Home range and habitat selection of wolves recolonising Central European human-dominated landscapes

Submitted by editor on 20 May 2024.

By Ales Vorel

On April 23, 2024 our team (Czech University of Life Sciences from Prague), which conducts telemetry research on wolves in the České Švýcarsko National Park as part of the Interreg Redema project, received information about the hunting of roe deer by at least two wolves on the edge of the small. It is a small town of Mikulášovice (peripheral area of the National Park České Švýcarsko in the North of Czechia). The mentioned event took place in the early morning and in a very peripheral part of the settlement - near the last house, which is surrounded by meadows and then forests. The whole event was very well documented by the cameras on the house.

Our interpretation is that the wolves chased wild prey (roe deer Capreolus capreolus) in the surrounding pastures early in the morning, the deer probably wanted to slip past the last house, but ran into the open gate and found itself in the fenced garden and thus in the trap. One wolf ran into the garden after him, effectively killed him there and then dragged him away from the vicinity of the inhabited building. It is clear from the videos that the wolf has a collar, and it is highly likely that the other wolf (which appears in the footage behind the fence) also had a collar. These are our research equipment that we installed in previous months as part of cross-border and scientific projects (more here). It can therefore also be proven by the location record that the marked wolves were present at the place on the given day and time (see figure; 2 hours must be added to the time data, UTC time is displayed).

Wolves have been roaming this border zone for more than 10 years (it is closely positioned to dense Saxonian wolf population). From our collar data It follows that they are dominantly found in forests of the entire region (the proportion of data from research collars speaks of 70% of points that are in forest stands). However, their space and food requirements do not allow them to occur only in forests, so 30% of them also appear in forest-free areas (meadows, pastures). The reason why wolves, to a lesser extent, but regularly appear in meadows and clearings, is the abundance of natural prey that lives there (certainly roe deer, wild boars, and to a lesser extent also red and fallow deer).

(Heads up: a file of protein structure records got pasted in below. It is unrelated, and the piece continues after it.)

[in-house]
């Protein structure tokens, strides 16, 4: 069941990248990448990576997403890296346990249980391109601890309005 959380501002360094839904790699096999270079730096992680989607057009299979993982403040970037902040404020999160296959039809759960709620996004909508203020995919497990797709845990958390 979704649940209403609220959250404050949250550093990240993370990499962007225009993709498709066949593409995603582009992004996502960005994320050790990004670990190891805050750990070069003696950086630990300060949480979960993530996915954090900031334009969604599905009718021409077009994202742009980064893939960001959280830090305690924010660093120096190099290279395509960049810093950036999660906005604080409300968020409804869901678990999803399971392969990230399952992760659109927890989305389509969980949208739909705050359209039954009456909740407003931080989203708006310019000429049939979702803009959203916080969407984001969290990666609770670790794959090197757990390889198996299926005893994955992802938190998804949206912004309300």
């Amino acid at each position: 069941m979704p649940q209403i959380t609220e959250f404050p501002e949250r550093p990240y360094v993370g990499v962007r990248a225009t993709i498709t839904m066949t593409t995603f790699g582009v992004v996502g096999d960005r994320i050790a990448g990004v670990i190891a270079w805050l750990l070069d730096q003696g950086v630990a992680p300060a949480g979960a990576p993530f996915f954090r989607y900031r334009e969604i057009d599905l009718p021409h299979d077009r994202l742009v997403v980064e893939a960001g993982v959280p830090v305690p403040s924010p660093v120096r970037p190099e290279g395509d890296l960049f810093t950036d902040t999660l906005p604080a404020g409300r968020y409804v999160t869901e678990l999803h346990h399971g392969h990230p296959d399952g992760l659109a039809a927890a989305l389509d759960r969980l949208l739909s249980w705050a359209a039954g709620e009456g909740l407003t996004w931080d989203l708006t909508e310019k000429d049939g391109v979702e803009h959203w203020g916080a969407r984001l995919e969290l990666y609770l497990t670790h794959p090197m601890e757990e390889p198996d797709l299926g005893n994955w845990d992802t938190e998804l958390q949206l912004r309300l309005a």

The fact that wolves also hunt in the outskirts of cities and villages of Central Europe is only a manifestation of the fact that prey can move and run through the edge of the inner village when an attack is detected - and the wolves can simply follow it. It is evident that a wide range of animal species of the region have always (even today) lived here in the countryside of villages and towns - it is not unusual to come across roe deer, hares, mouflons or wild boars in the middle of towns and villages at night or early in the morning (e.g. many gardeners and gardeners have to protect their vegetation against their taste even in scattered buildings). It cannot be surprising then that their predators (foxes or wolves) sometimes come to intravillans for spice. In most cases, these visits take place during the evening or night hours, when human-emptied intravillans do not pose a threat to animals. In any case, the provided records are not evidence of a loss of shyness or perhaps growing audacity of wolves, it is only a natural manifestation of hunting for prey at night. However, according to our data, wolves hunt in intravillans very rarely.

In conclusion, wolves in Central Europe do not have much other options than to partially colonize even forestless areas. Our data says that more than 35% of their occurrence falls precisely in non-forested landscapes around human settlements (see our last article DOI: 10.1002/wlb3.01245).